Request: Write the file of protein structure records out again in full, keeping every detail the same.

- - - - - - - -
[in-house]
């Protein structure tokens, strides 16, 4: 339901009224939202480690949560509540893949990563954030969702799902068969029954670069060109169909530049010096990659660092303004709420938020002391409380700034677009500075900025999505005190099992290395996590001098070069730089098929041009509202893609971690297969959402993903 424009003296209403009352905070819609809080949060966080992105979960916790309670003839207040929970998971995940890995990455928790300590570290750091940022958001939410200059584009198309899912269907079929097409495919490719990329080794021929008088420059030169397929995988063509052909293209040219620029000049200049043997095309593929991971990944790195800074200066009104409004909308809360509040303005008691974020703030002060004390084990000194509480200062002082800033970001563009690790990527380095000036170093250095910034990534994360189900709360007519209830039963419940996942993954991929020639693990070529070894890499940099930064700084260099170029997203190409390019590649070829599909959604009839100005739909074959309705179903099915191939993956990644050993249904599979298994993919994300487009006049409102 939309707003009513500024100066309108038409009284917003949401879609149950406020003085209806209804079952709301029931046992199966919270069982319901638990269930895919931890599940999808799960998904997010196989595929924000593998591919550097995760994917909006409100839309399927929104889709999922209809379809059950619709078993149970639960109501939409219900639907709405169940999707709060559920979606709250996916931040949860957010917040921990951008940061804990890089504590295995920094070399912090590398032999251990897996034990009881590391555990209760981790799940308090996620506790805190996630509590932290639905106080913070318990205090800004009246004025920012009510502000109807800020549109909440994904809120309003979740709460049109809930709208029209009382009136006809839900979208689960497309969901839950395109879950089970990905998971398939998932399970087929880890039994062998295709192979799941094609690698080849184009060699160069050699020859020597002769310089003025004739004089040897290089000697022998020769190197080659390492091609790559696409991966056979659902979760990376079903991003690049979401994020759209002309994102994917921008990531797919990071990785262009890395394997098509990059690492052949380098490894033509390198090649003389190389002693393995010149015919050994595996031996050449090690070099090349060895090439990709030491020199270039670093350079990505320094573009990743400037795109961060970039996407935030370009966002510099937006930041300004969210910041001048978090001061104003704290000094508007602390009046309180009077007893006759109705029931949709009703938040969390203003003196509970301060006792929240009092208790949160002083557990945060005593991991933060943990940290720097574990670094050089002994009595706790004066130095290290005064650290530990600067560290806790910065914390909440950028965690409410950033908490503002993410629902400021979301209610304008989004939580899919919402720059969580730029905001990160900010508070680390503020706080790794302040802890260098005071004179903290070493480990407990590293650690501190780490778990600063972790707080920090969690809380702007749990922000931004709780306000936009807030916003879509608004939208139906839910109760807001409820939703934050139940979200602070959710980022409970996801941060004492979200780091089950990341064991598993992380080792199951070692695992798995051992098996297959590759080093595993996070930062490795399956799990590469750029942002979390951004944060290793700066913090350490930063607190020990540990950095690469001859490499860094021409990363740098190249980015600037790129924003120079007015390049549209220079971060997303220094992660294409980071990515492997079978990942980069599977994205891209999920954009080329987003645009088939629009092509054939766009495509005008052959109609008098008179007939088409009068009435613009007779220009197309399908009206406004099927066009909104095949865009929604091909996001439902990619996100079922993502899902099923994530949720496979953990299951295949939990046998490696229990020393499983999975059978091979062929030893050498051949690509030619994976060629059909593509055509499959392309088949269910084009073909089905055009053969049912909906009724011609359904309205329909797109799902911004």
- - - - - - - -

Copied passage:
[in-house]
């Protein structure tokens, strides 16, 4: 339901009224939202480690949560509540893949990563954030969702799902068969029954670069060109169909530049010096990659660092303004709420938020002391409380700034677009500075900025999505005190099992290395996590001098070069730089098929041009509202893609971690297969959402993903 424009003296209403009352905070819609809080949060966080992105979960916790309670003839207040929970998971995940890995990455928790300590570290750091940022958001939410200059584009198309899912269907079929097409495919490719990329080794021929008088420059030169397929995988063509052909293209040219620029000049200049043997095309593929991971990944790195800074200066009104409004909308809360509040303005008691974020703030002060004390084990000194509480200062002082800033970001563009690790990527380095000036170093250095910034990534994360189900709360007519209830039963419940996942993954991929020639693990070529070894890499940099930064700084260099170029997203190409390019590649070829599909959604009839100005739909074959309705179903099915191939993956990644050993249904599979298994993919994300487009006049409102 939309707003009513500024100066309108038409009284917003949401879609149950406020003085209806209804079952709301029931046992199966919270069982319901638990269930895919931890599940999808799960998904997010196989595929924000593998591919550097995760994917909006409100839309399927929104889709999922209809379809059950619709078993149970639960109501939409219900639907709405169940999707709060559920979606709250996916931040949860957010917040921990951008940061804990890089504590295995920094070399912090590398032999251990897996034990009881590391555990209760981790799940308090996620506790805190996630509590932290639905106080913070318990205090800004009246004025920012009510502000109807800020549109909440994904809120309003979740709460049109809930709208029209009382009136006809839900979208689960497309969901839950395109879950089970990905998971398939998932399970087929880890039994062998295709192979799941094609690698080849184009060699160069050699020859020597002769310089003025004739004089040897290089000697022998020769190197080659390492091609790559696409991966056979659902979760990376079903991003690049979401994020759209002309994102994917921008990531797919990071990785262009890395394997098509990059690492052949380098490894033509390198090649003389190389002693393995010149015919050994595996031996050449090690070099090349060895090439990709030491020199270039670093350079990505320094573009990743400037795109961060970039996407935030370009966002510099937006930041300004969210910041001048978090001061104003704290000094508007602390009046309180009077007893006759109705029931949709009703938040969390203003003196509970301060006792929240009092208790949160002083557990945060005593991991933060943990940290720097574990670094050089002994009595706790004066130095290290005064650290530990600067560290806790910065914390909440950028965690409410950033908490503002993410629902400021979301209610304008989004939580899919919402720059969580730029905001990160900010508070680390503020706080790794302040802890260098005071004179903290070493480990407990590293650690501190780490778990600063972790707080920090969690809380702007749990922000931004709780306000936009807030916003879509608004939208139906839910109760807001409820939703934050139940979200602070959710980022409970996801941060004492979200780091089950990341064991598993992380080792199951070692695992798995051992098996297959590759080093595993996070930062490795399956799990590469750029942002979390951004944060290793700066913090350490930063607190020990540990950095690469001859490499860094021409990363740098190249980015600037790129924003120079007015390049549209220079971060997303220094992660294409980071990515492997079978990942980069599977994205891209999920954009080329987003645009088939629009092509054939766009495509005008052959109609008098008179007939088409009068009435613009007779220009197309399908009206406004099927066009909104095949865009929604091909996001439902990619996100079922993502899902099923994530949720496979953990299951295949939990046998490696229990020393499983999975059978091979062929030893050498051949690509030619994976060629059909593509055509499959392309088949269910084009073909089905055009053969049912909906009724011609359904309205329909797109799902911004």